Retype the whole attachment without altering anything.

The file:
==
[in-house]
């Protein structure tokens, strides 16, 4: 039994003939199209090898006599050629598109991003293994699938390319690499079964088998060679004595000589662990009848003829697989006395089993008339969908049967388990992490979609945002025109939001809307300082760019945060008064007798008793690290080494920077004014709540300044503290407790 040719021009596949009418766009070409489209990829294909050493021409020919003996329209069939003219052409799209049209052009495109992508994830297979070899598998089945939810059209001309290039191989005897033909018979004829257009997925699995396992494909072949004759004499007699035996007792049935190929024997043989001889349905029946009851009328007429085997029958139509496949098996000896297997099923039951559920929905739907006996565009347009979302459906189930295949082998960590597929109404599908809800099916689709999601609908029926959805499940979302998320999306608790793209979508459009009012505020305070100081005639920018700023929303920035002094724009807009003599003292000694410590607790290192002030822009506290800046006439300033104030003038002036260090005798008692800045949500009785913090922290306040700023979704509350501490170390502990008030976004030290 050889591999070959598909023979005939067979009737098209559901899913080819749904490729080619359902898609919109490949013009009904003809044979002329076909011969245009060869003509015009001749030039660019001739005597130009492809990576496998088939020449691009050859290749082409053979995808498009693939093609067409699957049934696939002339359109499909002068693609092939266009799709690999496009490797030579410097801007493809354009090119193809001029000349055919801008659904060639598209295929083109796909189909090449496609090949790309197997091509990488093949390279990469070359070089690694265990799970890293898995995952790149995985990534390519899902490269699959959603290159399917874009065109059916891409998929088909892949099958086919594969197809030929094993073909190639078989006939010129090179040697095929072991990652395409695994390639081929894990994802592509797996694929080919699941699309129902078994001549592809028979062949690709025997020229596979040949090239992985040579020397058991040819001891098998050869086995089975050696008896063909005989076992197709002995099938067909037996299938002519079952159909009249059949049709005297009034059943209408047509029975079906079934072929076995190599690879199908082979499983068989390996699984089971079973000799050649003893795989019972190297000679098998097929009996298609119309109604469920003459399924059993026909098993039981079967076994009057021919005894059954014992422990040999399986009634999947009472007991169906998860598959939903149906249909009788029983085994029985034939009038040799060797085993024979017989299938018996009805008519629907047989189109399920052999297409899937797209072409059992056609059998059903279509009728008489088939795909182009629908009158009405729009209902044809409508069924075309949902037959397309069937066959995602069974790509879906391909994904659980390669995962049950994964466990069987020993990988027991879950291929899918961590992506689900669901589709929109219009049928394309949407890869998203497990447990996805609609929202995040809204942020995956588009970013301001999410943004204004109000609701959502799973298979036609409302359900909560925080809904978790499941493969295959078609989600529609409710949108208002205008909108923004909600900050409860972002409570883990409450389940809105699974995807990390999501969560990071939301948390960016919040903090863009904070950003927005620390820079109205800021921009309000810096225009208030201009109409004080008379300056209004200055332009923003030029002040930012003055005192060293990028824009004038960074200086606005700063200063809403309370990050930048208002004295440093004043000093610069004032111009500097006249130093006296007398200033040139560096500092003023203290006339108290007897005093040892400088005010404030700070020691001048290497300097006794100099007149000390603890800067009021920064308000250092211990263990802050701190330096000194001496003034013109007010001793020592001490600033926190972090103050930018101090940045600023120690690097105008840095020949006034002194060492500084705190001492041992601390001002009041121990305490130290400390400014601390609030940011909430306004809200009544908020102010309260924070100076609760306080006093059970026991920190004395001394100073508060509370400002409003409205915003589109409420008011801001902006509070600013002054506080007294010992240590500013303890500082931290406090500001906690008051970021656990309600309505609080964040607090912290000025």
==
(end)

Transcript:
[in-house]
């Protein structure tokens, strides 16, 4: 039994003939199209090898006599050629598109991003293994699938390319690499079964088998060679004595000589662990009848003829697989006395089993008339969908049967388990992490979609945002025109939001809307300082760019945060008064007798008793690290080494920077004014709540300044503290407790 040719021009596949009418766009070409489209990829294909050493021409020919003996329209069939003219052409799209049209052009495109992508994830297979070899598998089945939810059209001309290039191989005897033909018979004829257009997925699995396992494909072949004759004499007699035996007792049935190929024997043989001889349905029946009851009328007429085997029958139509496949098996000896297997099923039951559920929905739907006996565009347009979302459906189930295949082998960590597929109404599908809800099916689709999601609908029926959805499940979302998320999306608790793209979508459009009012505020305070100081005639920018700023929303920035002094724009807009003599003292000694410590607790290192002030822009506290800046006439300033104030003038002036260090005798008692800045949500009785913090922290306040700023979704509350501490170390502990008030976004030290 050889591999070959598909023979005939067979009737098209559901899913080819749904490729080619359902898609919109490949013009009904003809044979002329076909011969245009060869003509015009001749030039660019001739005597130009492809990576496998088939020449691009050859290749082409053979995808498009693939093609067409699957049934696939002339359109499909002068693609092939266009799709690999496009490797030579410097801007493809354009090119193809001029000349055919801008659904060639598209295929083109796909189909090449496609090949790309197997091509990488093949390279990469070359070089690694265990799970890293898995995952790149995985990534390519899902490269699959959603290159399917874009065109059916891409998929088909892949099958086919594969197809030929094993073909190639078989006939010129090179040697095929072991990652395409695994390639081929894990994802592509797996694929080919699941699309129902078994001549592809028979062949690709025997020229596979040949090239992985040579020397058991040819001891098998050869086995089975050696008896063909005989076992197709002995099938067909037996299938002519079952159909009249059949049709005297009034059943209408047509029975079906079934072929076995190599690879199908082979499983068989390996699984089971079973000799050649003893795989019972190297000679098998097929009996298609119309109604469920003459399924059993026909098993039981079967076994009057021919005894059954014992422990040999399986009634999947009472007991169906998860598959939903149906249909009788029983085994029985034939009038040799060797085993024979017989299938018996009805008519629907047989189109399920052999297409899937797209072409059992056609059998059903279509009728008489088939795909182009629908009158009405729009209902044809409508069924075309949902037959397309069937066959995602069974790509879906391909994904659980390669995962049950994964466990069987020993990988027991879950291929899918961590992506689900669901589709929109219009049928394309949407890869998203497990447990996805609609929202995040809204942020995956588009970013301001999410943004204004109000609701959502799973298979036609409302359900909560925080809904978790499941493969295959078609989600529609409710949108208002205008909108923004909600900050409860972002409570883990409450389940809105699974995807990390999501969560990071939301948390960016919040903090863009904070950003927005620390820079109205800021921009309000810096225009208030201009109409004080008379300056209004200055332009923003030029002040930012003055005192060293990028824009004038960074200086606005700063200063809403309370990050930048208002004295440093004043000093610069004032111009500097006249130093006296007398200033040139560096500092003023203290006339108290007897005093040892400088005010404030700070020691001048290497300097006794100099007149000390603890800067009021920064308000250092211990263990802050701190330096000194001496003034013109007010001793020592001490600033926190972090103050930018101090940045600023120690690097105008840095020949006034002194060492500084705190001492041992601390001002009041121990305490130290400390400014601390609030940011909430306004809200009544908020102010309260924070100076609760306080006093059970026991920190004395001394100073508060509370400002409003409205915003589109409420008011801001902006509070600013002054506080007294010992240590500013303890500082931290406090500001906690008051970021656990309600309505609080964040607090912290000025």